When Sudan’s war started, border officials were not working regular hours due to the Eid holidays. The Egyptian consulate at Wadi Halfa, 25 km (15.5 miles) south of the border, did not open until April 25. This caused a build-up of Sudanese refugees there from the beginning. Months later, the situation at the border crossings is still chaotic. At the time of research, there were long lines of buses every day, a lack of clarity about which line to stand in, unsanitary conditions, and a lack of shade, toilets, water, food, and essential medicines. A pregnant woman told Refugees International she could not access a toilet for 24 hours during the crossing at Ashkeet/Qustul.  


Another challenge is that many Sudanese who arrive at the border do not have passports or have expired passports. Foreign embassies where Sudanese applied for visas have all closed, their staff has been evacuated, and passports have been shredded in some embassies. Only the main immigration office in Khartoum is authorized to issue passports, and it is now closed because of fighting that has overwhelmed the capital. Sudanese can obtain certain kinds of documentation, such as adding children to their parents’ passports, but cannot obtain new passports. Meanwhile, Egyptian authorities have tightened entry rules. 

Visa Requirements 

Wadi Halfa hosts the Egyptian consulate that issues visas. The other option is Port Sudan, where the United Nations has its hub. Wadi Halfa is struggling to cope with the many people arriving daily to enter Egypt. Travelers report a lack of shelter, bedding, food, water, life-saving medicines, and basic supplies at Wadi Halfa. Although Egyptian officials reportedly increased the number of immigration officers and extended service hours, there is still a severe backlog on visa processing, estimated in the thousands. Frustrated with waiting, some people travel to Port Sudan, which also hosts an Egyptian consulate, and try their luck there.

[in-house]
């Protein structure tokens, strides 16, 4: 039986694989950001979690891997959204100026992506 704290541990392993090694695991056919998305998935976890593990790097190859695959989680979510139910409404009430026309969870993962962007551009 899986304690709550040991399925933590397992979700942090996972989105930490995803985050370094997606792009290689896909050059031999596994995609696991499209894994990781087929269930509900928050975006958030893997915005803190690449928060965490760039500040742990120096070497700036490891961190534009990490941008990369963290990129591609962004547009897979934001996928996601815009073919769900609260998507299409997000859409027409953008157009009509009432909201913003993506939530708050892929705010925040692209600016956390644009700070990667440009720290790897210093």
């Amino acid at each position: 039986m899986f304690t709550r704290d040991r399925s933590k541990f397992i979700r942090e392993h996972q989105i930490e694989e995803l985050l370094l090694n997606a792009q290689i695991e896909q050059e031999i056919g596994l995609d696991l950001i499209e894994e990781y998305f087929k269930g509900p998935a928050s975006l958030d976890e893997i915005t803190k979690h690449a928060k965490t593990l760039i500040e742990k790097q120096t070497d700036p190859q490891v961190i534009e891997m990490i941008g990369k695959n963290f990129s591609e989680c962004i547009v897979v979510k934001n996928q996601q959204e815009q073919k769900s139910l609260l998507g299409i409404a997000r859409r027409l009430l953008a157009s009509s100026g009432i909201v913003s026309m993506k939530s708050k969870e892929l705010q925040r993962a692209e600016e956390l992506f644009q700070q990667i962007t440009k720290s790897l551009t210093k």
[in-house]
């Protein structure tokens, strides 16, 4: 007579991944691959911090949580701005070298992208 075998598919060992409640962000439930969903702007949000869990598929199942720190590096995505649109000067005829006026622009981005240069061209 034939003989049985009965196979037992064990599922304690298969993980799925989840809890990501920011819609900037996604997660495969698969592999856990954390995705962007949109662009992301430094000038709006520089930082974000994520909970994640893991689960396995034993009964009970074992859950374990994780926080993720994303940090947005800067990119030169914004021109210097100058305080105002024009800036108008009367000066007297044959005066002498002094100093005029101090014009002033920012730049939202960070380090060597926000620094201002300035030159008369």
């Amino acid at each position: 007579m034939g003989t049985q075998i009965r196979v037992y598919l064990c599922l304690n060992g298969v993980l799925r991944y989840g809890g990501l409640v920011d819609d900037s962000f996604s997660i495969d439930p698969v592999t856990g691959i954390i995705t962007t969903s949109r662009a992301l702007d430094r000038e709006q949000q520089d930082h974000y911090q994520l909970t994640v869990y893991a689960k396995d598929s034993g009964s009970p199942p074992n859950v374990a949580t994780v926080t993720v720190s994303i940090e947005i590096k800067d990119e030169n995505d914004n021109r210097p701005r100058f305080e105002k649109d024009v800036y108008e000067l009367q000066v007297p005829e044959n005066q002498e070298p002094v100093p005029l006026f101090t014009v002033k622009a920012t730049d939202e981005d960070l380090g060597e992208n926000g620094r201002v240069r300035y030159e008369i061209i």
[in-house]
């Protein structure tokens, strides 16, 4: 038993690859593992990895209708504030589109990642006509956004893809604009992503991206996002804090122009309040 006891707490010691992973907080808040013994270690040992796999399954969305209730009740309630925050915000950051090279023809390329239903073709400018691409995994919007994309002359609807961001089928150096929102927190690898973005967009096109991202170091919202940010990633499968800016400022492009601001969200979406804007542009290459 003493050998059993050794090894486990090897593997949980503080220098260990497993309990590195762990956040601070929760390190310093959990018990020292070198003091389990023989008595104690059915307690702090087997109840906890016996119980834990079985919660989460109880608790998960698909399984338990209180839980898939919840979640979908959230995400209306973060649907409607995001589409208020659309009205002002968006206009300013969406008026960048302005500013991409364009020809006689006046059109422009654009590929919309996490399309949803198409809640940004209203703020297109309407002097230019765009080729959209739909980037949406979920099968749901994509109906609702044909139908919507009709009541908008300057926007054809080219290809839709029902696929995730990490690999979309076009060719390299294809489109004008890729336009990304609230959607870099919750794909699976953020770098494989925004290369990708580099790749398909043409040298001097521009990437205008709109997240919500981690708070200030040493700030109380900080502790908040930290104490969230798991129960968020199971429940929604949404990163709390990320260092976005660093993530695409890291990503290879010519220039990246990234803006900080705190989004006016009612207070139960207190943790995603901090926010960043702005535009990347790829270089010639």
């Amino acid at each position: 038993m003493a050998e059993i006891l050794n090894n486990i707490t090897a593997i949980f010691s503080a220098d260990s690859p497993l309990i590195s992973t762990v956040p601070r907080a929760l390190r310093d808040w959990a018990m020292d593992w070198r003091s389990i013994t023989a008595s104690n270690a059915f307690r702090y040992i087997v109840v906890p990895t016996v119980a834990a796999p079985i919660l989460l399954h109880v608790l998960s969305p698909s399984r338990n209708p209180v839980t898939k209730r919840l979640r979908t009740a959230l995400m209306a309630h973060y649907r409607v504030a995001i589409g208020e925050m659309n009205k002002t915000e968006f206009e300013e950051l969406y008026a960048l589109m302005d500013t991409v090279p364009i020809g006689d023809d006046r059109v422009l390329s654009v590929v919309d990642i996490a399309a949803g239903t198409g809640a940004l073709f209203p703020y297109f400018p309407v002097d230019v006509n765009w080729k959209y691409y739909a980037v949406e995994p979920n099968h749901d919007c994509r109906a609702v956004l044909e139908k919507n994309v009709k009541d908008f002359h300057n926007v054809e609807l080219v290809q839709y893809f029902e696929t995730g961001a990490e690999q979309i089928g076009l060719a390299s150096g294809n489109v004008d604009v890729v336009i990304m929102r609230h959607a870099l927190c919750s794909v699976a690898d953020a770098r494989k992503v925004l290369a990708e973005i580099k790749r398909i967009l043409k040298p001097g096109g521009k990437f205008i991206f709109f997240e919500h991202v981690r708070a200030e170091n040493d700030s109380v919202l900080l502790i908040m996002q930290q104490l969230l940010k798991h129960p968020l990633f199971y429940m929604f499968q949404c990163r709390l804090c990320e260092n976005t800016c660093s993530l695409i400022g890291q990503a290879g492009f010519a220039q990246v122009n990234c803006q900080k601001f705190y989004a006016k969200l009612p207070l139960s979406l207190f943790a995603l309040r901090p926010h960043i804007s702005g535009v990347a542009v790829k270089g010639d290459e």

Egyptian Entry Rules 

Mutual suspicion has marked the Egypt-Sudan border since independence in 1956 from Anglo-Egyptian rule. A turning point in Sudan-Egypt relations was the failed assassination attempt of former Egyptian President Hosni Mubarak in Addis Ababa on June 27, 1995, when he attended an Organization of African Unity Summit. Egypt blamed Sudan for the assassination attempt. Following the incident, Egypt required Sudanese to obtain a visa to enter the country. Although relations seemed to thaw with the Four Freedoms Agreement in 2004, which removed entry visa requirements, the governments have not applied the agreement consistently. In April 2017, Sudan required Egyptian males between 16 and 50 to get a visa before entering the country.  

Sudanese fleeing the conflict have run up against this legacy of mutual mistrust despite the agreement’s existence. At the start of the war, Egyptian authorities, with some difficulties because of the sheer size of the influx, allowed women, children, and males under 17 and over 50 years of age to enter Egypt. Those excluded had to obtain entry visas, which separated families.  

On June 10, Egyptian authorities tightened the entry requirement further, requiring all Sudanese nationals to obtain a visa from the Egyptian consular office in Wadi Halfa or Port Sudan. Egypt also introduced a raft of changes that reversed the previous position and made Sudanese entry into Egypt difficult. For instance, those who enter Egypt or use Egypt as a transit country were required to obtain security clearance to be allowed to enter Egypt. Amnesty International states, “The policy specifies that the number of the security clearance has to be printed and dated on the entry visa for the individual to be allowed into Egypt.” People with valid visas issued by the Khartoum Egyptian consulate and expired passports were initially allowed to enter Egypt, but that is not the case anymore. Egypt also stopped recognizing emergency travel documents if their application was lost during the war.